You can find thousands of course from top universities and companies (many for FREE!) online on just about any topic from Coursera, edX, Datacamp, or Skillshare. So, once you’ve really gotten the hang of online learning, the opportunities truly are endless for what you can learn.
This is a big one. If you’ve read my other articles (like this one), you know that I think time management is absolutely PARAMOUNT to surviving your PhD / grad school / uni in general. Being responsible for watching all your lectures and getting all your assignments done on time, without the benefit of regularly scheduled lectures (or general structure to your life in general) really helps you level up your time management skills. Every time you make the choice to watch your lecture instead of slacking off with your friends, you’re improving your self-discipline and willpower which will spill over into other areas of your life.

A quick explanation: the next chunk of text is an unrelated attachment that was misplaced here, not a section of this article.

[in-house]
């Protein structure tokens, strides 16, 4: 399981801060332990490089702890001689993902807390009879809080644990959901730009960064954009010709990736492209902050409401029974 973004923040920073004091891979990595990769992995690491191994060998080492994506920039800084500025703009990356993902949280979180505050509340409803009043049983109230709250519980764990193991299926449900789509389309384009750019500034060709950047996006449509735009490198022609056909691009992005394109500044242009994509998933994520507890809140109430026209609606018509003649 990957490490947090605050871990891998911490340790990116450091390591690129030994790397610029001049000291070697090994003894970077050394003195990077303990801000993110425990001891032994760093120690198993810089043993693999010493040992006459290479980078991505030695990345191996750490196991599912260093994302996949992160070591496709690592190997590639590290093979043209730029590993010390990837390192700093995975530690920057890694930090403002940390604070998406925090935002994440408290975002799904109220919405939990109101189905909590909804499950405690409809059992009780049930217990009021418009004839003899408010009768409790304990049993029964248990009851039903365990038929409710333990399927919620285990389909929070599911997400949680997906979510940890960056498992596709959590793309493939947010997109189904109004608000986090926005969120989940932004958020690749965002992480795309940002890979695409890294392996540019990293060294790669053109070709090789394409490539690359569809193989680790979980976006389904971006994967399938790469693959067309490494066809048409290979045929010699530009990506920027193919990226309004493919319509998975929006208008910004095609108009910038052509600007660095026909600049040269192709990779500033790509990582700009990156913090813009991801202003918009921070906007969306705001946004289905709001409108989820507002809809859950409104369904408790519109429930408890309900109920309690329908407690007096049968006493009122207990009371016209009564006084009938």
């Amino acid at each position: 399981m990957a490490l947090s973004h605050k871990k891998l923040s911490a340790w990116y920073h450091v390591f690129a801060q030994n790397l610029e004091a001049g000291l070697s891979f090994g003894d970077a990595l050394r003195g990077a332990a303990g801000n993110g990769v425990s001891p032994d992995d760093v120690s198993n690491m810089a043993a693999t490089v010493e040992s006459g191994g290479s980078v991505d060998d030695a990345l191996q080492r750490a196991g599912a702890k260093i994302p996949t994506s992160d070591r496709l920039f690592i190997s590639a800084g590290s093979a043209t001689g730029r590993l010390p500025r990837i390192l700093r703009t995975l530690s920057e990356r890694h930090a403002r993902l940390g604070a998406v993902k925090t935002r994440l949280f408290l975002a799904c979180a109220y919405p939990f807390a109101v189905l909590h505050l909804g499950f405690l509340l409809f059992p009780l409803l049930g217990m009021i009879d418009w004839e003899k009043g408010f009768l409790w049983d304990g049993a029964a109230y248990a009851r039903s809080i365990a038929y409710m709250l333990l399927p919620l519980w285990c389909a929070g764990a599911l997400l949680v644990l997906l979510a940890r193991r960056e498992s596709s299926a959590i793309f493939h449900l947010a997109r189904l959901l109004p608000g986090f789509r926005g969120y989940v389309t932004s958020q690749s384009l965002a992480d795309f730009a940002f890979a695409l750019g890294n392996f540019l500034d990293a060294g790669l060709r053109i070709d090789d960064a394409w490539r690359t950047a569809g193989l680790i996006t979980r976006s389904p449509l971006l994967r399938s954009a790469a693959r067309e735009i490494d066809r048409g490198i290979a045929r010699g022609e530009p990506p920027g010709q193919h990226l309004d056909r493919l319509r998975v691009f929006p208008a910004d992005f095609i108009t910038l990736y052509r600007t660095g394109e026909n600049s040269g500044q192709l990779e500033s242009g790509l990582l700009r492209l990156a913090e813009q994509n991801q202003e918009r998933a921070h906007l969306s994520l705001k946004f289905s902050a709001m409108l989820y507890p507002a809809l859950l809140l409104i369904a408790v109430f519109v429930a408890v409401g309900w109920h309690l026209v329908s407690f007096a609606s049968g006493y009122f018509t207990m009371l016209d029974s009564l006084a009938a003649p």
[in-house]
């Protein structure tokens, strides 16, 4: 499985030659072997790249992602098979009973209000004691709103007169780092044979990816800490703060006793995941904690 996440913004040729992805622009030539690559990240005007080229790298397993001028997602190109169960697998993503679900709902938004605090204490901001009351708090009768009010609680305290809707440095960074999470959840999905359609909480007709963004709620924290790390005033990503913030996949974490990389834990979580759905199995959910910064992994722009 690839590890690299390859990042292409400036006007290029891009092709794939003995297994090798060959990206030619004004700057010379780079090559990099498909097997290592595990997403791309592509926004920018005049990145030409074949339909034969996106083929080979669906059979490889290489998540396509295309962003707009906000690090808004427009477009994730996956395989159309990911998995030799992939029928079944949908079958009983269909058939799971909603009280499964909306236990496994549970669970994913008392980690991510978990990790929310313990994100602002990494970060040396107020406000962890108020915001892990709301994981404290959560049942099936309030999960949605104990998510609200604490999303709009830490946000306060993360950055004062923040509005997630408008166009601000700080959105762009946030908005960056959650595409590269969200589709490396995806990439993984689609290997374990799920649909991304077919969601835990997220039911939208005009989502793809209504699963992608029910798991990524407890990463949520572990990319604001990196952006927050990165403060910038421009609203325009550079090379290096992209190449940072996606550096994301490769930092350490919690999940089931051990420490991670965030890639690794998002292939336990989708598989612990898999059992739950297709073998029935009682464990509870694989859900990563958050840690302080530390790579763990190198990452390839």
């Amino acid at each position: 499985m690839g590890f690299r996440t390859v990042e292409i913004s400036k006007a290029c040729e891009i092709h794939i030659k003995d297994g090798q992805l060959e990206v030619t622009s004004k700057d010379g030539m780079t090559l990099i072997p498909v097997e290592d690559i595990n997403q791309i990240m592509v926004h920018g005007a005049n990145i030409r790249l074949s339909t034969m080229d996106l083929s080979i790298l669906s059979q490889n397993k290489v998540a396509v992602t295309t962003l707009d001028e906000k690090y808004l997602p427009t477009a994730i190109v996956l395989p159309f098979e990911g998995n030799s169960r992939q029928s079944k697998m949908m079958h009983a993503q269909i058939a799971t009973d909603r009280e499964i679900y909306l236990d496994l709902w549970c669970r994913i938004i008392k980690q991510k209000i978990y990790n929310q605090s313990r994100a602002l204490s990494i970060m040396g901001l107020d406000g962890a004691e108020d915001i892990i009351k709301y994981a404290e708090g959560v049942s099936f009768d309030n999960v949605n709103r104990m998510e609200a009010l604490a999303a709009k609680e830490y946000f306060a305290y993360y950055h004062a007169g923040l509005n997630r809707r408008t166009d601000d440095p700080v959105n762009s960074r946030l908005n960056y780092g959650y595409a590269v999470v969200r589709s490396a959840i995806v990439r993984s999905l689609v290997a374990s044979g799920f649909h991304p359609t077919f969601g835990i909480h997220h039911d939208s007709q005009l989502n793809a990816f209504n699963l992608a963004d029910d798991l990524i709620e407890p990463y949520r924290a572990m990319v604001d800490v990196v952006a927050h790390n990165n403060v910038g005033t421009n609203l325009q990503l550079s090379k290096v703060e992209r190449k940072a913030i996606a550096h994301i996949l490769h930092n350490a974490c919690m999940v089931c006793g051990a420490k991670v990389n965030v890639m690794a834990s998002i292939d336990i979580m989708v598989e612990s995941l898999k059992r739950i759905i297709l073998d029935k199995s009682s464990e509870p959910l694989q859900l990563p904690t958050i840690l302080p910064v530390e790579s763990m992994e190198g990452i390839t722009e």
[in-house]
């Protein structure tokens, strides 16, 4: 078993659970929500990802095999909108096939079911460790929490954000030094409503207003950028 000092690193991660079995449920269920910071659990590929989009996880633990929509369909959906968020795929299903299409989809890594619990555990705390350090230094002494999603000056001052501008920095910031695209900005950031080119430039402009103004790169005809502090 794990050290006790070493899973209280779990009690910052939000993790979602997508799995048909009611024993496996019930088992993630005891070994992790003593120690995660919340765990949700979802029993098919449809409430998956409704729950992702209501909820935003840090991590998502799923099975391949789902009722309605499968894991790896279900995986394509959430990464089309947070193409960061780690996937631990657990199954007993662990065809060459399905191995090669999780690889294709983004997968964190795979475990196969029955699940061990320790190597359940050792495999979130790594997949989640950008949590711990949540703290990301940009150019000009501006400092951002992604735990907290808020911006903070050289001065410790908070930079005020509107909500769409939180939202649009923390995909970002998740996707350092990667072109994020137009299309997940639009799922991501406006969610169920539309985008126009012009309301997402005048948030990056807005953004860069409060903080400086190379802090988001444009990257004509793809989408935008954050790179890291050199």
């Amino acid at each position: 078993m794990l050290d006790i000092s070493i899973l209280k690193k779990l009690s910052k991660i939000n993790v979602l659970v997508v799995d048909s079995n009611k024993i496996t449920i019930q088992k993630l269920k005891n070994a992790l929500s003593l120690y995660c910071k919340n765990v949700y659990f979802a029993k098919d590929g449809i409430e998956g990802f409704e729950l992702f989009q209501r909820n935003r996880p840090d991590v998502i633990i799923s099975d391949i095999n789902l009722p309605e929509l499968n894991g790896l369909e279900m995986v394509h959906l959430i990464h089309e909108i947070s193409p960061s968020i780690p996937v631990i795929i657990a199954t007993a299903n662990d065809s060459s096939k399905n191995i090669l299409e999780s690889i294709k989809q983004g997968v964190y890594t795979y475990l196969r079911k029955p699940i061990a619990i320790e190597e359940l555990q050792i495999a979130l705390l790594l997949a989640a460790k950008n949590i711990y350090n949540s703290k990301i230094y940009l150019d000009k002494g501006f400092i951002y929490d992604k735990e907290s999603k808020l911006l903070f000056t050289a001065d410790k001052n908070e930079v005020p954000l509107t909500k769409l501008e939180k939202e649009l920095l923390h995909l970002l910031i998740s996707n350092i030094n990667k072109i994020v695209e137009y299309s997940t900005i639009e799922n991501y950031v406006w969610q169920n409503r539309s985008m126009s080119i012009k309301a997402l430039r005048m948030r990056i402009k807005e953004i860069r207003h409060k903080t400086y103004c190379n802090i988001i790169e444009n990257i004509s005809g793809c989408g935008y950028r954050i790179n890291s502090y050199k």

So, if the most famous academic in your field lives in California and you’re studying in London, it might ordinarily be WAY more logistically difficult to get them in for a guest lecture in your module. Now, with everything happening remotely, the sky is the limit! Many of your professors may be able to get academic celebrities and experts in to teach you which is an amazing opportunity for you as a student.
Despite some of these pretty amazing benefits of online classes, there are some drawbacks. I feel you!
Now, I know when you’re on your computer during a live lecture it’s pretty easy to get distracted too. But when no one can even see you browsing Facebook and not paying attention? The temptation is REAL. Even if you’re not slacking off during a lecture, it’s a lot harder for lecturers to keep your attention online than in person.